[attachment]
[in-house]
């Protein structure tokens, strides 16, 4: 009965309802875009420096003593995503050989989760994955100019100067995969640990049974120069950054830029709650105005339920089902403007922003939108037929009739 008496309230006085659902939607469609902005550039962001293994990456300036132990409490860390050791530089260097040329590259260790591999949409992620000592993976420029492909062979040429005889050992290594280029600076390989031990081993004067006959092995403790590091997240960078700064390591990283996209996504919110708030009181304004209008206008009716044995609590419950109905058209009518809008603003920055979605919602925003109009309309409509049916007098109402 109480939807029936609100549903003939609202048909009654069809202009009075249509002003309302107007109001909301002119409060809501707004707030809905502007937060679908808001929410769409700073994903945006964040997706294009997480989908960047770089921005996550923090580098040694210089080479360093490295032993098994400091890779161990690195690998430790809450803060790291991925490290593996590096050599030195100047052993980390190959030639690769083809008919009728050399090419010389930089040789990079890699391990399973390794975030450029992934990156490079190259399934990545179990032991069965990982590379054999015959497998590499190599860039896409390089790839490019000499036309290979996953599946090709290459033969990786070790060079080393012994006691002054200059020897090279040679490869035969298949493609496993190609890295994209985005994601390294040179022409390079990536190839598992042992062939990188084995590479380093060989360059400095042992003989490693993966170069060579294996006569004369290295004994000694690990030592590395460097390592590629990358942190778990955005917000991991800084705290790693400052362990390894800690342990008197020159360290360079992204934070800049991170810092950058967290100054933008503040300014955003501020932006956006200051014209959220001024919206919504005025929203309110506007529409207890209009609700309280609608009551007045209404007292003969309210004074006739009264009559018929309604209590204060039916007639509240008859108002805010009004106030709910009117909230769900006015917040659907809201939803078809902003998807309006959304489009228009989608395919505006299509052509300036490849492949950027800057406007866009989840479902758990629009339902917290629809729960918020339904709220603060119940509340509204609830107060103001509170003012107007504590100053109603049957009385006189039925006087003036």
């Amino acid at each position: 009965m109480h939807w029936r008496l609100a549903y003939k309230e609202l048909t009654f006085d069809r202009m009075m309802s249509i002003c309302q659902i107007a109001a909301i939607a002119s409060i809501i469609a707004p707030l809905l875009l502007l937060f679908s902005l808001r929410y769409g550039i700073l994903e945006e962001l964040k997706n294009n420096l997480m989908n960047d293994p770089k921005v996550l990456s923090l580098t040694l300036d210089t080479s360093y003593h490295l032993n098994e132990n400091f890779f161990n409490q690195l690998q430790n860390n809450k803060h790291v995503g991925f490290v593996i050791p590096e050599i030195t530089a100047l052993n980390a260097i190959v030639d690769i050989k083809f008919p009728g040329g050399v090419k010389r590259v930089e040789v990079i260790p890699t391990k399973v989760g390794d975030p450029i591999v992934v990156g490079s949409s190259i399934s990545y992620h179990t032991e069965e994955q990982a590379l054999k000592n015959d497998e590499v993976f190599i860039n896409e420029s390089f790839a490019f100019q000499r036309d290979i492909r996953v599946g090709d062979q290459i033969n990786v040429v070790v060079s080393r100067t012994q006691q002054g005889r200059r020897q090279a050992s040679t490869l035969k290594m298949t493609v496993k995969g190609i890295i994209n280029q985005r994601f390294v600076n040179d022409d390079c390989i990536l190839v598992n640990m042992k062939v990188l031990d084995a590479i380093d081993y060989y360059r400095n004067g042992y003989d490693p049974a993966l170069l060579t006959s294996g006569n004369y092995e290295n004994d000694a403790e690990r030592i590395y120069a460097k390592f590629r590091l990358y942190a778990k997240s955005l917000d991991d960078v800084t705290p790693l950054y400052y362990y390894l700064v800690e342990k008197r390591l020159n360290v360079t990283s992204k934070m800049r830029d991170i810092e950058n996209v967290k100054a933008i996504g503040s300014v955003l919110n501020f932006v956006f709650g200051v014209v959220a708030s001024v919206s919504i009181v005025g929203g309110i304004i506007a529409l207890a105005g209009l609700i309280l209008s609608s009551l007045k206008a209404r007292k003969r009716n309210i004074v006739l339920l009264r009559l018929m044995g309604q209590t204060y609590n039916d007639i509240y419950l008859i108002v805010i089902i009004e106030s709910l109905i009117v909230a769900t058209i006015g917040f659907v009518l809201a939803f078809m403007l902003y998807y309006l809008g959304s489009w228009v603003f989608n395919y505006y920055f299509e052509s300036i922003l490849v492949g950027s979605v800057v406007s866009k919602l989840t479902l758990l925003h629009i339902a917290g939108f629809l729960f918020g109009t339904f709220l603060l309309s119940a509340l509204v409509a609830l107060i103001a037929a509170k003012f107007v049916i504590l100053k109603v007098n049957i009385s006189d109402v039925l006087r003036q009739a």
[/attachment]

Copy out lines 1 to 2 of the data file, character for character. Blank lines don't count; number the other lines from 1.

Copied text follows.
[in-house]
């Protein structure tokens, strides 16, 4: 009965309802875009420096003593995503050989989760994955100019100067995969640990049974120069950054830029709650105005339920089902403007922003939108037929009739 008496309230006085659902939607469609902005550039962001293994990456300036132990409490860390050791530089260097040329590259260790591999949409992620000592993976420029492909062979040429005889050992290594280029600076390989031990081993004067006959092995403790590091997240960078700064390591990283996209996504919110708030009181304004209008206008009716044995609590419950109905058209009518809008603003920055979605919602925003109009309309409509049916007098109402 109480939807029936609100549903003939609202048909009654069809202009009075249509002003309302107007109001909301002119409060809501707004707030809905502007937060679908808001929410769409700073994903945006964040997706294009997480989908960047770089921005996550923090580098040694210089080479360093490295032993098994400091890779161990690195690998430790809450803060790291991925490290593996590096050599030195100047052993980390190959030639690769083809008919009728050399090419010389930089040789990079890699391990399973390794975030450029992934990156490079190259399934990545179990032991069965990982590379054999015959497998590499190599860039896409390089790839490019000499036309290979996953599946090709290459033969990786070790060079080393012994006691002054200059020897090279040679490869035969298949493609496993190609890295994209985005994601390294040179022409390079990536190839598992042992062939990188084995590479380093060989360059400095042992003989490693993966170069060579294996006569004369290295004994000694690990030592590395460097390592590629990358942190778990955005917000991991800084705290790693400052362990390894800690342990008197020159360290360079992204934070800049991170810092950058967290100054933008503040300014955003501020932006956006200051014209959220001024919206919504005025929203309110506007529409207890209009609700309280609608009551007045209404007292003969309210004074006739009264009559018929309604209590204060039916007639509240008859108002805010009004106030709910009117909230769900006015917040659907809201939803078809902003998807309006959304489009228009989608395919505006299509052509300036490849492949950027800057406007866009989840479902758990629009339902917290629809729960918020339904709220603060119940509340509204609830107060103001509170003012107007504590100053109603049957009385006189039925006087003036």